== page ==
Sulfide minerals such as nickel exposed to water and oxygen create acid, and the possibilities to alter water chemistry is too risky for the Band to look beyond.

“Wild rice is literally our cultural identity, and it’s a species that is extremely sensitive to water chemistry,” Applegate said. “To think of that being threatened is unfathomable for us. We can’t allow that to happen. That’s just too high of a risk to lose the ability to harvest rice and harvest our medicinal plants and animals and fish the way we have done for millennia. It would be one of the greatest travesties that have ever happened to our people.”

Additionally, the Band cites 97 percent of the country’s nickel as being located within 35 miles of Native American reservations.

“When we talk about environmental justice, is that fair?” he said. “Especially for our indigenous communities that have a special relationship to the earth and its resources.”

Applegate said mineral extraction ignores “low-hanging fruit” such as recycling minerals from electronics in landfills and alternatives such as sodium ion batteries.

“There really should be a lot more emphasis on looking at alternatives to mining,” he said.

Malan countered. “We can’t help where Mother Nature puts the high-grade nickel,” he said. “But we can change where we process it or any tailings that have to be stored.”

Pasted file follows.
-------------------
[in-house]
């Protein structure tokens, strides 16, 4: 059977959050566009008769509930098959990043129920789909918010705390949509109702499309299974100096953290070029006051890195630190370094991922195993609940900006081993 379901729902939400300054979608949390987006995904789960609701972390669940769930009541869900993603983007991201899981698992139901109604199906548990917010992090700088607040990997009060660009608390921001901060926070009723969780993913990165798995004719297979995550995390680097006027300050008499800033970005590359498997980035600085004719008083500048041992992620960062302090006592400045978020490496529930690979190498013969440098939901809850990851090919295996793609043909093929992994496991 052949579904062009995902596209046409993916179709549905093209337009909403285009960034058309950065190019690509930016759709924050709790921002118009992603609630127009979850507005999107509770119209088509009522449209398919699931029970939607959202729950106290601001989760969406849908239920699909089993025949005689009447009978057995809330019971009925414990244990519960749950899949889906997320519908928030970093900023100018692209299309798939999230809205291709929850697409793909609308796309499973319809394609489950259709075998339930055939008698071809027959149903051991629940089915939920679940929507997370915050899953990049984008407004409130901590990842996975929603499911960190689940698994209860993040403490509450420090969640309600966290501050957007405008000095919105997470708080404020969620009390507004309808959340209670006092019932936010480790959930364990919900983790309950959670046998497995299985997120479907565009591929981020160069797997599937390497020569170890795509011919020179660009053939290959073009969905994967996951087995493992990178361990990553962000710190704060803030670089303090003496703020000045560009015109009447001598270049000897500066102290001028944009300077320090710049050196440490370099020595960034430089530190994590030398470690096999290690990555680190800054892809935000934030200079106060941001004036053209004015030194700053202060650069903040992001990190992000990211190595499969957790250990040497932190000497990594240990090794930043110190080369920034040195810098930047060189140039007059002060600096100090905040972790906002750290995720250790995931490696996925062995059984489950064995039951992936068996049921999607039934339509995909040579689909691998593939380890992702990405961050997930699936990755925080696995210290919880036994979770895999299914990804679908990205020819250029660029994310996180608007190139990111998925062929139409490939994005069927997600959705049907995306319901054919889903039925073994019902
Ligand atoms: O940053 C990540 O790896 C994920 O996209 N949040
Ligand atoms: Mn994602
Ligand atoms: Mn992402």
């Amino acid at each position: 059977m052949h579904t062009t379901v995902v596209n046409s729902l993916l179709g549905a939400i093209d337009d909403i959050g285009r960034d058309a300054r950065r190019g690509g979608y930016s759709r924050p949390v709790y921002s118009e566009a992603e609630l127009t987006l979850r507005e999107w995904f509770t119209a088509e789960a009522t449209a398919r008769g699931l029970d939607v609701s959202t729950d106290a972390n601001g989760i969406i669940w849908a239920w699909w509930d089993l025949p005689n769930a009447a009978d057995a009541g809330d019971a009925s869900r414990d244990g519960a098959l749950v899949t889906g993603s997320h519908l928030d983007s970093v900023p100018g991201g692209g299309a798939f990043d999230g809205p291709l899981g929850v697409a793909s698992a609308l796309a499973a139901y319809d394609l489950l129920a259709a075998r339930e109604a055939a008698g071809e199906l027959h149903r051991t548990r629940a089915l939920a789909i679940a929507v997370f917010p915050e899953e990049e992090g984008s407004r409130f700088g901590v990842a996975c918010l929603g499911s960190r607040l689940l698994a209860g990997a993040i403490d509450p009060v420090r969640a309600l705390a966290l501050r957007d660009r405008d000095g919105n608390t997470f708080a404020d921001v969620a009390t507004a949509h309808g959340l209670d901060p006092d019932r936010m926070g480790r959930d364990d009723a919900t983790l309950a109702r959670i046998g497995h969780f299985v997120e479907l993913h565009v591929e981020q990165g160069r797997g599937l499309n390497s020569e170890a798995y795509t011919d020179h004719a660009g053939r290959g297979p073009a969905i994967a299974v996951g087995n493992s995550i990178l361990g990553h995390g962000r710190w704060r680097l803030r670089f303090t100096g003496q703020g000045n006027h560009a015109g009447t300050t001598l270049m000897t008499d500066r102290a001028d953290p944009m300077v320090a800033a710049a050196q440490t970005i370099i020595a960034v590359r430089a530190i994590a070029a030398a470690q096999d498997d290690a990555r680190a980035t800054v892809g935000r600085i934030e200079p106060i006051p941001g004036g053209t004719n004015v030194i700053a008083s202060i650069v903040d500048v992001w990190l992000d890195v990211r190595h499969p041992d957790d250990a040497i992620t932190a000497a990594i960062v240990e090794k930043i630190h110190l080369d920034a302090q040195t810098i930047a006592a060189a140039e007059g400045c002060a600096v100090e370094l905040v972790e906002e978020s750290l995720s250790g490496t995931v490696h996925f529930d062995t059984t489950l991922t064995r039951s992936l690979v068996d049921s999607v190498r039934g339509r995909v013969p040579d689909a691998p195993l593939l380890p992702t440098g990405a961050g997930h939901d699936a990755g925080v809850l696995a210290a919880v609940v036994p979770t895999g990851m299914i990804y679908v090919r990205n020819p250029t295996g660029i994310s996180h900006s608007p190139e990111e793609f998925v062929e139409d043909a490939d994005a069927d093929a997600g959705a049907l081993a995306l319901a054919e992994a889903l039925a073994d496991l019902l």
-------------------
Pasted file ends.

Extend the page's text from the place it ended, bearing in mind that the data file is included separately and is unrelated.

Last September, the Department of Defense gave Talon Metals $20.6 million to fund exploration to discover more high-grade nickel.

“If you don’t have nickel, you can’t have a Hellfire missile,” Malan said. “You can’t have Virginia-class nuclear submarines, as all the hulls are made from high-tensile, submarine-quality steel that needs nickel as the alloying material.”

The federal support for Talon metals was a blow to the Mille Lacs Band.

“We like to work cooperatively, and in a good way with our federal and state partners,” Applegate said. “In an instance like that, we would have liked to have been consulted before money is being awarded to a proposed project that isn’t even permitted yet. That is a big concern for us.”

He said the Band has reached out to the U.S. Department of Energy, with plans to do the same for the Defense Department.

In the meantime, Talon Metals is undergoing its second round of comments with regulatory agencies and participating tribal governments. A public comment phase will follow, along with an Environmental Impact Statement, featuring models for water and air quality.

From Talon’s perspective, in its effort to create the state’s first nickel mine, everything from here on out is new territory — as dark and unpredictable as an unlit mine shaft.

“We’re hopeful,” Johnson said. “The risk is that Minnesota doesn’t have an operation like this.”